NAIROBI, Kenya — Mbandaka is a town on the southern bank of the Congo River. Inaccessible, hidden, lost deep inside the Democratic Republic of Congo, it is far from its neighbor Rwanda.
Yet according to a draft United Nations report seen by GlobalPost it was there, more than 1,200 miles from their home, that Rwandan soldiers and their allies killed hundreds of refugees on May 13, 1997.
According to the leaked report compiled by a team of researchers from the United Nations’ Office of the High Commissioner for Human Rights, Rwandan troops “opened fire on refugees at the port for five to ten minutes, killing an unknown number."
“The commanding officer then ordered the soldiers to stop firing and told the refugees to leave their hideouts," the report continues. "Some jumped into the Zaire [now Congo] River, hoping to escape. [The] soldiers then took up position along the river and opened fire. Around two o’clock in the afternoon, the soldiers began to sort the refugees, then clubbed them to death.”
Accusations of atrocities have been leveled at Rwandan rebel-turned-president Paul Kagame’s forces before but never in such detail and never by an organization carrying the authority of the U.N.
The researchers spent seven months examining a decade of violence between 1993 and 2003 across the entire country. To conduct the "mapping exercise" they consulted more than 1,500 documents and interviewed over 1,280 witnesses insisting on double sourcing of all allegations.
Of the 617 incidents included in the 500-page draft, 104 are attributed to Kagame’s troops and their allies.
Kagame’s forces invaded Congo in 1996 to hunt down the perpetrators of the Rwandan genocide two years earlier in which around 800,000 ethnic Tutsis and moderate Hutus were murdered by Hutu extremists.
The invasion triggered a violent years-long maelstrom that drew in six more countries and led to the deaths of millions, mostly because of resulting sickness and disease. Observers have dubbed the conflict “Africa’s World War.”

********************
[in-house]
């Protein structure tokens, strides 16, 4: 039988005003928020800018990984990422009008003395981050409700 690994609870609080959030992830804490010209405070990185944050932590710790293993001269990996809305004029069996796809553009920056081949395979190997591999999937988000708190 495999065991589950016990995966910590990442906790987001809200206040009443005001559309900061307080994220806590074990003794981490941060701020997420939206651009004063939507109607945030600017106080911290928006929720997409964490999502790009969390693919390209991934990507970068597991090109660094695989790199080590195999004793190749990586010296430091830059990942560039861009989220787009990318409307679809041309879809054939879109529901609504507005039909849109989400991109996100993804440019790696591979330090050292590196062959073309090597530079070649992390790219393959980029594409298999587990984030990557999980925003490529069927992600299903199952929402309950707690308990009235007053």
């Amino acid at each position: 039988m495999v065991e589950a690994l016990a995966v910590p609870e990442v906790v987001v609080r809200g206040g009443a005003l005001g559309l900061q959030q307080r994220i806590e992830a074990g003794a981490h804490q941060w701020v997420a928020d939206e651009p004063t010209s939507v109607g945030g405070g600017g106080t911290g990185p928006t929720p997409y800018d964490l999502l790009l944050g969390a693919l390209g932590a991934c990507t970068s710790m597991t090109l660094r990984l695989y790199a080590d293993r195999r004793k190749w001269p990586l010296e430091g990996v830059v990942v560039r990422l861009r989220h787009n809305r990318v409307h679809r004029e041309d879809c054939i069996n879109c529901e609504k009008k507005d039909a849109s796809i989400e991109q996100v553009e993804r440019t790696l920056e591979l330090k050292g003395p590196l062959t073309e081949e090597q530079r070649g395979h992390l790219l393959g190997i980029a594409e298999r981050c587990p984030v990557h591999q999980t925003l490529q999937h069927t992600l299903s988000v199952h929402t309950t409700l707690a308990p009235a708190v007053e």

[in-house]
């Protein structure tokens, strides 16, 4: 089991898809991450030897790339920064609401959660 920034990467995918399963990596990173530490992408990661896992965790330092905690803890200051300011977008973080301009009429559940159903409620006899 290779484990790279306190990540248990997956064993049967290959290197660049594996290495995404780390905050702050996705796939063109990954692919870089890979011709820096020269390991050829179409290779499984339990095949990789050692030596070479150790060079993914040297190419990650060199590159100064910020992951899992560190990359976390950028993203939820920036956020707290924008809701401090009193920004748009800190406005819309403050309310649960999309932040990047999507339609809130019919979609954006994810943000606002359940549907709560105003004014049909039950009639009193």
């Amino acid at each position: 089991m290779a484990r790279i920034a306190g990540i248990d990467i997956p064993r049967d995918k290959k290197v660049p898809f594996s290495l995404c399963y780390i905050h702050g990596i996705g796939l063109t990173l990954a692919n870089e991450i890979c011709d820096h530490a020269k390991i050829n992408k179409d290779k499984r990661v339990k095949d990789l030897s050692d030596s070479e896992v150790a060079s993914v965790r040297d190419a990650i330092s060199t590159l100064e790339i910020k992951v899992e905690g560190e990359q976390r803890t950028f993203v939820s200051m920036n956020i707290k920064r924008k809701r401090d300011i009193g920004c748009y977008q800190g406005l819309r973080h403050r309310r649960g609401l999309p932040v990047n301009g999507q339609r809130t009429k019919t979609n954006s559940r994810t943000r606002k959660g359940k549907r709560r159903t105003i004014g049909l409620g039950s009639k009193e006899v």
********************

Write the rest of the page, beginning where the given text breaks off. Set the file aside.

While every side involved in the fighting is accused of killing civilians, it is the Rwandans who come off worst.
The U.N. report says that Rwanda and its allies made “no effort” to distinguish between civilians and combatants, between innocent and guilty, in the “relentless” pursuit of Hutus across Congo’s vast territory.
“Probably several tens of thousands” were killed, the report says.
In numerous examples, Hutus were rounded up under some pretext or another — perhaps to be registered for a return to Rwanda, or to be given food — only to be shot, hacked or clubbed to death and flung into mass graves, hundreds at a time.
“The numerous deaths cannot be attributed to the hazards of war or seen as equating to collateral damage,” the report says. “The majority of the victims were children, women, elderly people and the sick, who were often undernourished and posed no threat to the attacking forces.”
Most controversially the report states that if proven in a court of law some of the incidents “could be classified as crimes of genocide.”
The Rwandan government is outraged over the report, especially because Kagame’s moral authority rests on his reputation as the man who stopped the Rwandan genocide. The report is “immoral and unacceptable” according to Kagame's spokesman, Ben Rutsinga.
In a letter to U.N. Secretary General Ban Ki-moon written before the leak, Rwanda’s foreign minister Louise Mushikiwabo threatened to withdraw its peacekeeping soldiers from the joint U.N. and African Union mission in Darfur if the report was published in its current form.
“It is patently absurd for the U.N., which deliberately turned its back on the Rwandan people during the 1994 genocide, to accuse the army that stopped the genocide of committing atrocities in the Democratic Republic of Congo,” she wrote in the letter obtained by GlobalPost.
Following Rwanda’s outcry, publication of the report had been delayed until next month.
“We have decided to give concerned states a further month to comment on the draft and I have offered to publish any such comments alongside the report itself on 1 October,” said Navi Pillay, U.N. High Commissioner for Human Rights, based in Geneva, Switzerland.
Sources say the “genocide” allegations are expected to remain in the final report and although the Rwandan government will have its right to reply the damage might already have been done.
Recent presidential elections in Rwanda were widely criticised for the stifling of dissent, banning of newspapers and political parties and the mysterious murders that preceded the poll.
Kagame went on to win a landslide victory but his reputation took a knock. The leaked U.N. report is a still deeper scratch in Kagame’s carefully burnished image.